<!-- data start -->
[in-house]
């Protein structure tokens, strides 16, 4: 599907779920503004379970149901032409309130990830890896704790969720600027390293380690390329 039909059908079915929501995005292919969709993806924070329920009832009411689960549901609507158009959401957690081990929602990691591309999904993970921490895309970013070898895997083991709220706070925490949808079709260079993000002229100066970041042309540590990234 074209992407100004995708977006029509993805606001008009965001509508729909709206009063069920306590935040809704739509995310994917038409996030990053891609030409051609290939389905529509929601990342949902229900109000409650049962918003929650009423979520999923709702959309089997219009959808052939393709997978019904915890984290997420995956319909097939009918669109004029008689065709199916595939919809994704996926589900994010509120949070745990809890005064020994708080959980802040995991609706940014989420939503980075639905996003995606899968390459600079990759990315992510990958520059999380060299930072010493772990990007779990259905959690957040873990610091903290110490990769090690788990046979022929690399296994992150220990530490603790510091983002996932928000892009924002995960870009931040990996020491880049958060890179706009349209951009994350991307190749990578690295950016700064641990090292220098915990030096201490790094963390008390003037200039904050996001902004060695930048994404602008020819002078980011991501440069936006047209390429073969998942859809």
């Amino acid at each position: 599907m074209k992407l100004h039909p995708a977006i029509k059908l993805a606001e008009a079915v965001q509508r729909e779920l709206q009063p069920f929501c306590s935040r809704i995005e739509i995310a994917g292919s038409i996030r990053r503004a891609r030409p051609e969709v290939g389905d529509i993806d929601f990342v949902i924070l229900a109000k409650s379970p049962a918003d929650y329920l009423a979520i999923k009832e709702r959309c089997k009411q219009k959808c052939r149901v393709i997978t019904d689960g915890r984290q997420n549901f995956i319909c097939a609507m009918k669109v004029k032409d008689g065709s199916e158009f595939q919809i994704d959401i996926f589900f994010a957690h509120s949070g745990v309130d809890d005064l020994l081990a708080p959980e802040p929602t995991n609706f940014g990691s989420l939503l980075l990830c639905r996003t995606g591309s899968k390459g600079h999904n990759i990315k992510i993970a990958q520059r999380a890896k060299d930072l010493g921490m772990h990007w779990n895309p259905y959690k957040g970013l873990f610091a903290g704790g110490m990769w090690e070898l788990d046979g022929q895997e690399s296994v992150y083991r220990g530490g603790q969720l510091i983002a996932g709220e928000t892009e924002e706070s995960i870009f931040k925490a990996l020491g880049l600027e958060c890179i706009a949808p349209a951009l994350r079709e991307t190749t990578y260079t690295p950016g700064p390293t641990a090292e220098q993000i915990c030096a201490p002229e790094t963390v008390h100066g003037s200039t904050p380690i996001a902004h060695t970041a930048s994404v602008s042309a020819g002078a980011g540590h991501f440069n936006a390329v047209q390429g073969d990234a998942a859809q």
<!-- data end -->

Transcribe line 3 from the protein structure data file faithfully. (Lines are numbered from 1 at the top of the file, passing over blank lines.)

């Amino acid at each position: 599907m074209k992407l100004h039909p995708a977006i029509k059908l993805a606001e008009a079915v965001q509508r729909e779920l709206q009063p069920f929501c306590s935040r809704i995005e739509i995310a994917g292919s038409i996030r990053r503004a891609r030409p051609e969709v290939g389905d529509i993806d929601f990342v949902i924070l229900a109000k409650s379970p049962a918003d929650y329920l009423a979520i999923k009832e709702r959309c089997k009411q219009k959808c052939r149901v393709i997978t019904d689960g915890r984290q997420n549901f995956i319909c097939a609507m009918k669109v004029k032409d008689g065709s199916e158009f595939q919809i994704d959401i996926f589900f994010a957690h509120s949070g745990v309130d809890d005064l020994l081990a708080p959980e802040p929602t995991n609706f940014g990691s989420l939503l980075l990830c639905r996003t995606g591309s899968k390459g600079h999904n990759i990315k992510i993970a990958q520059r999380a890896k060299d930072l010493g921490m772990h990007w779990n895309p259905y959690k957040g970013l873990f610091a903290g704790g110490m990769w090690e070898l788990d046979g022929q895997e690399s296994v992150y083991r220990g530490g603790q969720l510091i983002a996932g709220e928000t892009e924002e706070s995960i870009f931040k925490a990996l020491g880049l600027e958060c890179i706009a949808p349209a951009l994350r079709e991307t190749t990578y260079t690295p950016g700064p390293t641990a090292e220098q993000i915990c030096a201490p002229e790094t963390v008390h100066g003037s200039t904050p380690i996001a902004h060695t970041a930048s994404v602008s042309a020819g002078a980011g540590h991501f440069n936006a390329v047209q390429g073969d990234a998942a859809q």